The Ontario government have made some positive changes to the Ontario Disability Support Program (ODSP).  Some more significant than others, but all are improvements.  Here are some of the changes.

As of September 1, 2017…

1. Income benefits increased by 2%.

Not enough to lift you above the poverty line or even near to it, if all you have to rely on is your ODSP.  It at least slows down the impact inflation has on your cost of living.

 2. Asset Limits have increased.

Until September 1, 2017, you would not qualify for ODSP if you had more than $5,000 in assets ($7,500 for couples). Now you can have as much as $40,000 in assets ($50,000 for couples).  This change lets you hold onto more money without spending it or putting it into a complicated exempt asset like an RDSP that may not offer the flexibility you need.

3. Gift limits have increased.

You are now allowed to receive as much as $10,000 in gifts and voluntary payments in a 12-month period to cover non-disability related expenses.  This is a $4,000 increase over the previous $6,000 limit.  Gifts and voluntary payments include, monetary gifts, money from exempt assets, such as segregated funds and trust accounts.  Money from an RDSP is not subject to this rule.

 4. Deductible disability-related employment expenses increased from $300 to $1,000 per month.

For those who are working, you can keep more of your ODSP benefits by submitting disability-related expenses you incur because of your employment.  Prior to September 1st, the maximum monthly amount of disability-related employment expenses you could deduct was $300.  ODSP increased the limit from $300 to $1,000.

The first $200 of net income you earn in a month does not reduce your ODSP income. Every dollar you earn above and beyond the initial $200, reduces your ODSP income by 50 cents.  If you have disability-related expenses because you are working, such as specialized transit services, adaptive equipment, sign-language interpreting, etc., you can deduct those expenses from the calculated amount that would otherwise reduce your ODSP benefits.

Here is an example for a person earning $1,500 a month in net employment income with $450 of monthly disability-related employment expenses:

Net Monthly Employment Income (After taxes & deductions): $1,500

Less $200 flat exemption: $1,500 – $200 = $1,300

Less 50 cents per $1.00 ($1,300/2 = $750): $1,300 – $750 = $550

Less $450 disability-related emp. expenses: $550 – $450 = $100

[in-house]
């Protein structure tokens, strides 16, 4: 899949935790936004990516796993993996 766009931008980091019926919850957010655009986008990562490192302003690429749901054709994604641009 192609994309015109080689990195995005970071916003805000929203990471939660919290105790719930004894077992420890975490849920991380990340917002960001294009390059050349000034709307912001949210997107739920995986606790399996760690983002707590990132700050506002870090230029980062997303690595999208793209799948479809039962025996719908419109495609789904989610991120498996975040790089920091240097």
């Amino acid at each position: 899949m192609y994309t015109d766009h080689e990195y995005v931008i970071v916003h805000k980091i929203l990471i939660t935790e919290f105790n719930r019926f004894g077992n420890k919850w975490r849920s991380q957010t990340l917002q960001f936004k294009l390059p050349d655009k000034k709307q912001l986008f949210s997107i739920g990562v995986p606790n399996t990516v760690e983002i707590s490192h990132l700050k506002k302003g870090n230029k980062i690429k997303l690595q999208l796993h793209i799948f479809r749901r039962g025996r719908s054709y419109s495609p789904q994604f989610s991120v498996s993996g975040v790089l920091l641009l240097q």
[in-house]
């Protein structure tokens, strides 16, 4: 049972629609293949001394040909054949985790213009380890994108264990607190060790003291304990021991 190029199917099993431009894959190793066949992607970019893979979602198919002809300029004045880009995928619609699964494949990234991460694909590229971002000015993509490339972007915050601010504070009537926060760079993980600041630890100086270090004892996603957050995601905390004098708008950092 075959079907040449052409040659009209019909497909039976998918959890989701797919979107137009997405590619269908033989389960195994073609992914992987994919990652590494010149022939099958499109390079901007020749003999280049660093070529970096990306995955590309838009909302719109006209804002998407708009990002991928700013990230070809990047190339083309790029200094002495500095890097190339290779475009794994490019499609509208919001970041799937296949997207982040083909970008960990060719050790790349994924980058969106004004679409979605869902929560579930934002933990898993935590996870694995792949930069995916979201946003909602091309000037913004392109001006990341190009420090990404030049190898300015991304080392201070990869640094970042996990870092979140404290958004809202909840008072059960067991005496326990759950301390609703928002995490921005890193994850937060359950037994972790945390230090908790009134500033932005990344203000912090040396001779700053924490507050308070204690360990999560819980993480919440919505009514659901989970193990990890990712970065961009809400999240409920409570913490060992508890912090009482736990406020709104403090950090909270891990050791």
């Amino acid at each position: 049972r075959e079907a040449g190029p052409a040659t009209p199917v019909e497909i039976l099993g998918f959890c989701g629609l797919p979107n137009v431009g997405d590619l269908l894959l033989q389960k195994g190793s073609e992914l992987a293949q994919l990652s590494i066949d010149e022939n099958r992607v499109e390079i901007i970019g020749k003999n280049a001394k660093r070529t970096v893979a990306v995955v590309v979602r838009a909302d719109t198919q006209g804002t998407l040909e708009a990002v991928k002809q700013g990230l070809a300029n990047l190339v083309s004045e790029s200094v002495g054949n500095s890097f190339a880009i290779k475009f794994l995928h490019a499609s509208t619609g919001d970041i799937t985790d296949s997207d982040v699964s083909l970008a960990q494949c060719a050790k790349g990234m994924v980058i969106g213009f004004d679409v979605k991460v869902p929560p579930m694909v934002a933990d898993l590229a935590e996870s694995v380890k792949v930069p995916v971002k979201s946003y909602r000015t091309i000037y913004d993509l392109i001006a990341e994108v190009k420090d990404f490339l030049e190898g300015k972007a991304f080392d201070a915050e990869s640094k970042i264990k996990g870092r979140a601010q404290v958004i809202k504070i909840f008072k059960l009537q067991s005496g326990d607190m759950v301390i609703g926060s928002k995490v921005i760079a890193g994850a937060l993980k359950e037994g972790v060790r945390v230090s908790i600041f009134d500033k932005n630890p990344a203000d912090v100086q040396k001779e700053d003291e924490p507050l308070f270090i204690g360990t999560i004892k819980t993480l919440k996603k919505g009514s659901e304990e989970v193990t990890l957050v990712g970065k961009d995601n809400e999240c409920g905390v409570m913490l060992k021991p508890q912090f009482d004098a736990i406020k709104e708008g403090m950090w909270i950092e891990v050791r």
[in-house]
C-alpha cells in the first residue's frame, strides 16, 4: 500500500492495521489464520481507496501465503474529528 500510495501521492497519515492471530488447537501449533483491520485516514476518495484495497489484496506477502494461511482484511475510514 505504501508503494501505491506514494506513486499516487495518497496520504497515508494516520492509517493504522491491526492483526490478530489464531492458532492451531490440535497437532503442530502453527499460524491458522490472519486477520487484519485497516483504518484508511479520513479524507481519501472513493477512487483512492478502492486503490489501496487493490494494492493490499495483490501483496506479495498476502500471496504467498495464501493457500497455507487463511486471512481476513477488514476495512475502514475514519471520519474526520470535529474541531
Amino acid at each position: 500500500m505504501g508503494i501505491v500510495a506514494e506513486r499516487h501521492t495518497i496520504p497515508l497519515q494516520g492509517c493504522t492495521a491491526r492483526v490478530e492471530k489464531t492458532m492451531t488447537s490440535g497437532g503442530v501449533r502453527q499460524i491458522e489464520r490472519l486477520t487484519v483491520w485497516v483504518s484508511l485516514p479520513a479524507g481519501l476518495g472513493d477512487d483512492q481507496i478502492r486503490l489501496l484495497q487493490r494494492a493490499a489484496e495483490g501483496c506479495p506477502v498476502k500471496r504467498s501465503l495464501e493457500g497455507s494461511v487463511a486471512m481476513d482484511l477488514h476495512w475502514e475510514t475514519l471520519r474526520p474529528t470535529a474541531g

ODSP income benefit reduced by $100.

By claiming the disability-related employment expenses, this person’s ODSP is reduced by $100, only.  Before September 1, 2017, her ODSP would have been reduced by $250, because she was not able to claim more than $300 of her $450 of disability-related employment expenses.  Now she is allowed to claim the entire $450 of expenses because the disability-related employment expense limit has been increased to $1,000.

 5, Streamlining application, reinstatement, and review processes.

In an effort to ease administration, frustration and wait times that have resulted from providing proof of one’s disability, ODSP has done the following:

People with developmental disabilities who deemed eligible for adult developmental services funded by the Ministry of Community and Social Services do not have to provide evidence of disability for the ODSP application process.

A person identified with a disability by ODSP, but not approved for benefits for other reasons, will not have to provide evidence of disability if they re-apply at a future point in time.

 As of August 1, 2017

ODSP made a significant change to its treatment of legal settlements.  The first $100,000 of an award for pain and suffering was treated as exempt by ODSP.  As of August 1st, that cap has been removed.  Regardless of the amount, an award for pain and suffering will be considered exempt by ODSP.

This change simplifies personal injury settlements for people on ODSP, but only to a certain extent.  Yes, the entire amount for pain and suffering is exempt, but the income it generates is not.  Interest, dividend, capital gains an exempt award generates is considered income.  As well, a settlement can include different types of claims, such as a claim for loss of past wages, and loss of future wages.  ODSP treats awards for each of these claims differently.  How ODSP treats settlements is a topic to be discussed in future blogs.